A Lemon That Makes Tasty Lemonade

E-mail archiving for compliance may seem like a burden, but it helps organizations cut the costs of message management and search.

Fundamentals - What to Look for in E-mail Archiving Software

The Basics

An e-mail archive is not just a bunch of backup tapes. E-mail archive software automatically extracts information from e-mail servers based on corporate policies or rules and indexes so it's easy to find later on. It captures incoming, outgoing and internal e-mails and indexes all of this e-mail plus all attachments. It stores the e-mails for the appropriate period of time according to preset rules. It provides centralized search and is tamper-proof. The archive provides an audit trail that shows who accessed any e-mail and when. The information is stored in nonrewriteable form, typically in a WORM format.

Ease Of Use

Users should not have to tag or classify e-mails. Ideally, this step should happen automatically. The user interface should be intuitive, and users should be able to recover their own e-mails without calling the help desk.

IM Support

Today, you might not permit employees to use instant messaging (IM) or you might not feel the need to archive IMs. Yet various laws, regulations and certainly legal exposure issues would suggest archiving if anyone in your company now or in the future uses IM to communicate with customers.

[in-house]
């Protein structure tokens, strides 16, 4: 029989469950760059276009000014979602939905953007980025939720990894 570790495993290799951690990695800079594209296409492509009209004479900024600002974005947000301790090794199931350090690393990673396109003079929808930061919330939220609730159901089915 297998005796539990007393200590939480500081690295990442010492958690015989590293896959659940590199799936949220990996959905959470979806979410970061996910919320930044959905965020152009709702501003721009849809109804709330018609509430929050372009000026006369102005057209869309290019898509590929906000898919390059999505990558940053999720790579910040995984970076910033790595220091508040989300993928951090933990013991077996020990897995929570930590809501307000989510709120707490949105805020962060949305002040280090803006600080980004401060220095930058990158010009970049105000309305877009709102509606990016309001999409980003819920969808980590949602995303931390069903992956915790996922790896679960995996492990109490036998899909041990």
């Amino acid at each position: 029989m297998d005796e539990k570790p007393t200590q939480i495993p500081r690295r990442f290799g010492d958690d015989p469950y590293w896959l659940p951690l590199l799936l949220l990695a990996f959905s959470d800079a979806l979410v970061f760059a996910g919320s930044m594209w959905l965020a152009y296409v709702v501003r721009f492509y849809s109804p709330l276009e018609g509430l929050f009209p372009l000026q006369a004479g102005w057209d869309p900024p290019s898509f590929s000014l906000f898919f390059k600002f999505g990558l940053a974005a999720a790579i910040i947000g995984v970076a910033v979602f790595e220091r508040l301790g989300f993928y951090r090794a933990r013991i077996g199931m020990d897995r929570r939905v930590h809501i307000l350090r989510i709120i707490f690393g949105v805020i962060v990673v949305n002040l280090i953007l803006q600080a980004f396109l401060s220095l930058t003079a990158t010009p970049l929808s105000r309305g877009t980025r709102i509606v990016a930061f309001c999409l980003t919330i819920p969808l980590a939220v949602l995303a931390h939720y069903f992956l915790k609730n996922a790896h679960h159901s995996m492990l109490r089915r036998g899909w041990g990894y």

Scalability is crucial because e-mail volumes grow so quickly. "The potential for scalability problems is enormous," says analyst Michael Osterman of Osterman Research. "If you have 25,000 employees, each employee generates 70 e-mails a day and you have to keep that data for seven years, you will end up with more e-mails in your archive than Google has Web pages in its index." Ask vendors how many messages their archive software can process an hour and how many messages can be searched and data volumes extracted in an hour. Ask vendor reference customers about the volumes their systems handle and how well vendors have managed expansion.

The Cost

Expect to pay around $25 per e-mail inbox.

Editor's Choice
Brandon Taylor, Digital Editorial Program Manager
Jessica Davis, Senior Editor
Cynthia Harvey, Freelance Journalist, InformationWeek
Terry White, Associate Chief Analyst, Omdia
John Abel, Technical Director, Google Cloud
Richard Pallardy, Freelance Writer
Cynthia Harvey, Freelance Journalist, InformationWeek
Pam Baker, Contributing Writer